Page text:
As I've mentioned here often, my friend Nell Minow and I are professional experts on the art of apologizing. (Indeed, we have been considering a consultancy service for celebrities. I think we could make a fortune.) As it happens, there are others in the profession, as well, and Nell sent me a wonderful article here, "How to Say I'm Sorry," by one of them, Marjorie Ingall."
I'm serious, this is a terrific, erudite article from someone who has truly studied the subject, having reads books on the topic, researched medical journals on the impact of apology, and even quotes the 12th century scholar Maimonides on the mechanics of a good apology, noting that he said "that true repentance requires humility, remorse, forbearance, and reparation." And she adds, "Not much has changed since then."
The article includes a discussion of classic failures of celebrity apologies, and even gives examples of who got it right and wrong, with links to long essays she and her apologist-partner Susan McCarthy have written on each one, breaking down the mechanics that made it a failure or success.
(My favorite is their study concerning Charles Dickens and Fagin. It's a little-known tale that I've been explaining to people for years, which I discovered by chance, reading the footnotes in his novel, Our Mutual Friend. It impressed me deeply that they were aware of it, too, but even better they go into more detail than I knew. I don't completely agree with all their conclusions, but we overlap close enough. The short version is that Eliza Davies was a Jewish woman who had rented Dickens' home, Tavistock, with her banker husband. She had met the author at a party, which began a series of letters with him, and eventually she took Dickens to task for Fagin. In return, he created a truly wonderful and noble Jewish character, Mr. Riah, for his next book, Our Mutual Friend, who helps protect and save the protagonists of of the story -- but more, Dickens actually went back to Oliver Twist and edited out many references to Fagin's religion for subsequent editions, calling him instead "the old man," at times, for example, and changing the last chapter from being called "The Jew's Last Night Alive" to "Fagin's Last Night Alive." His defense in writing the character that way initially was that so many criminals of that kind in London were Jewish -- and it's worth knowing that England historically at that time had a great deal of anti-Semitism in general in its culture. But whatever the reasons, Dickens felt strongly enough to go back and make changes and try to correct the situation. You can read their whole, long and interesting write-up -- including a copy of Dickens letter back to Mrs. Davies -- here.)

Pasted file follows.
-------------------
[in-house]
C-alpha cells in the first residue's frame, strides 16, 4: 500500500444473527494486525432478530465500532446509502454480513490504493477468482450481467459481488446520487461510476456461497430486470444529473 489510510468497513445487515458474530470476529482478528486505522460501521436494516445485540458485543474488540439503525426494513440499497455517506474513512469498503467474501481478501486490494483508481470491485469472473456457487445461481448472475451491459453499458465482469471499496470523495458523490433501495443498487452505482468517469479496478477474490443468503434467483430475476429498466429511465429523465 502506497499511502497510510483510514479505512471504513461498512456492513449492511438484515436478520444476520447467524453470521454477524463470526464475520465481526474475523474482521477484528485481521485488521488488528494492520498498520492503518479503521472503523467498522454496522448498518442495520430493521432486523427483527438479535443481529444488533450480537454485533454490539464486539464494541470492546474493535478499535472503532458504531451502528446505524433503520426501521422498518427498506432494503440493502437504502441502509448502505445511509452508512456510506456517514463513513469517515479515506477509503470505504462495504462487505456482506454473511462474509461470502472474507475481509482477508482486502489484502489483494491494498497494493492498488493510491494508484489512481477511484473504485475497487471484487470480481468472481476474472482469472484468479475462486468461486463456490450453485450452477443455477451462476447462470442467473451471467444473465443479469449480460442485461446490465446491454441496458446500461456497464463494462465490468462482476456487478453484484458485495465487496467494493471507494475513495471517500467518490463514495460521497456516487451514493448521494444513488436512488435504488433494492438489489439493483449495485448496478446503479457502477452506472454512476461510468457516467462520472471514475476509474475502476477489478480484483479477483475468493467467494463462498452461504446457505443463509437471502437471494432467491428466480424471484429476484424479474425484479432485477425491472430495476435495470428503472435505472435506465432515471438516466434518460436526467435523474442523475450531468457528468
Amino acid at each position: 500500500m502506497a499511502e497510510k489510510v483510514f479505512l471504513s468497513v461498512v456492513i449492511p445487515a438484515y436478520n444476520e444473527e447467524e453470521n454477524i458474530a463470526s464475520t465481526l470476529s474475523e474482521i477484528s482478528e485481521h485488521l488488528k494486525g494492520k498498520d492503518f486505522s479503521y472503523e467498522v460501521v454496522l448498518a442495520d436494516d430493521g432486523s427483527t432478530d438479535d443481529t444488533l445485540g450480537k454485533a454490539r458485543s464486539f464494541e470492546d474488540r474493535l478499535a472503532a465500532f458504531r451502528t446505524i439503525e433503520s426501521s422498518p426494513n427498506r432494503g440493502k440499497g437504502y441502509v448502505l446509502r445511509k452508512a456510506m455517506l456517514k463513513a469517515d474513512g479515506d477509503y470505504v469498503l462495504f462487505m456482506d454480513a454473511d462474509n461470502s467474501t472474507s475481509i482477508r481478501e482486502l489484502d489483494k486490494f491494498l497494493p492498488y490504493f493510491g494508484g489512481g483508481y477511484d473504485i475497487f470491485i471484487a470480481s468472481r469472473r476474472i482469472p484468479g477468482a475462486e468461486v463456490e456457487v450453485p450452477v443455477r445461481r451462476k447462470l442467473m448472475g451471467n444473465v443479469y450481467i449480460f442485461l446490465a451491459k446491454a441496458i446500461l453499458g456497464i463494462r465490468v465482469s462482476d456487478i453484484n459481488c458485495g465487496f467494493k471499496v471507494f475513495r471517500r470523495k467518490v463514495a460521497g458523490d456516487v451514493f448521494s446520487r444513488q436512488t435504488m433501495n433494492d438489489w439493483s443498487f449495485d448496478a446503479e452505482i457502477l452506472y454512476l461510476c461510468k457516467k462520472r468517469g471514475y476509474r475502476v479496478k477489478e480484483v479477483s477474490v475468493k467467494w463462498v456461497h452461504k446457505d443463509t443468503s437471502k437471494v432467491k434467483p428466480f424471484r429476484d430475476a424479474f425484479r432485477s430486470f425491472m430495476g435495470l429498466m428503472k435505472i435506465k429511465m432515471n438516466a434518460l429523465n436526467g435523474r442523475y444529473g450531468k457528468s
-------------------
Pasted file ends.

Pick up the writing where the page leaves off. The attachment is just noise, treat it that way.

There's also a handy primer that breaks down dismal apologies into categories, such as "The Sorry if" (as in "I'm sorry if I offended anyone"), "The I was just being funny," "The you are so sensitive,'" "The let's move forward" and more. She even explains why any apology that uses the words "obviously" and "misconstrued" are automatically bad apologies. (The former word isn't humble, which an apology requires, and if it was so obvious why didn't you say it? And the later word puts the onus on the other person for being at fault, not seeing your good intentions.)
Though the article is very serious and heartfelt, it's written in a lighthearted way that makes it fun to read. But more than just an article, Ms. Ingall and Ms. McCarthy have an entire blog devoted to the Art of the Apology, called SorryWatch. As she explains, the site "applauds good apologies (and analyzes what makes them good) and flings metaphorical monkey poop at bad ones (and examines what makes them terrible). We examine apologies in politics, sports, pop culture, literature, and history, and we look at research on effective and ineffective apologies."
To give you a sense of the blog, one of the recent entries concerns divorce proceedings between a U.S. District Court judge and his wife. The article is titled, "She came at me with bourbon, I regret to say." Another piece on the blog is based on a real-life letter from someone on a jury of the Salem Witch Trials. The article is titled, "We are very very sorry for putting you to death for being a witch."
I might be a professional expert on apologies (in part from study, and in part from too much experience), as well as is Nell, but Marjorie Ingall and Susan McCarthy are gurus.
Anyway, take a look. I know this has gone on for a while, and for that I'm sorry. Obviously, though, my intent has been misconstrued...
Robert J. Elisberg is a political commentator, screenwriter, novelist, tech writer and also some other things that I just tend to keep forgetting.
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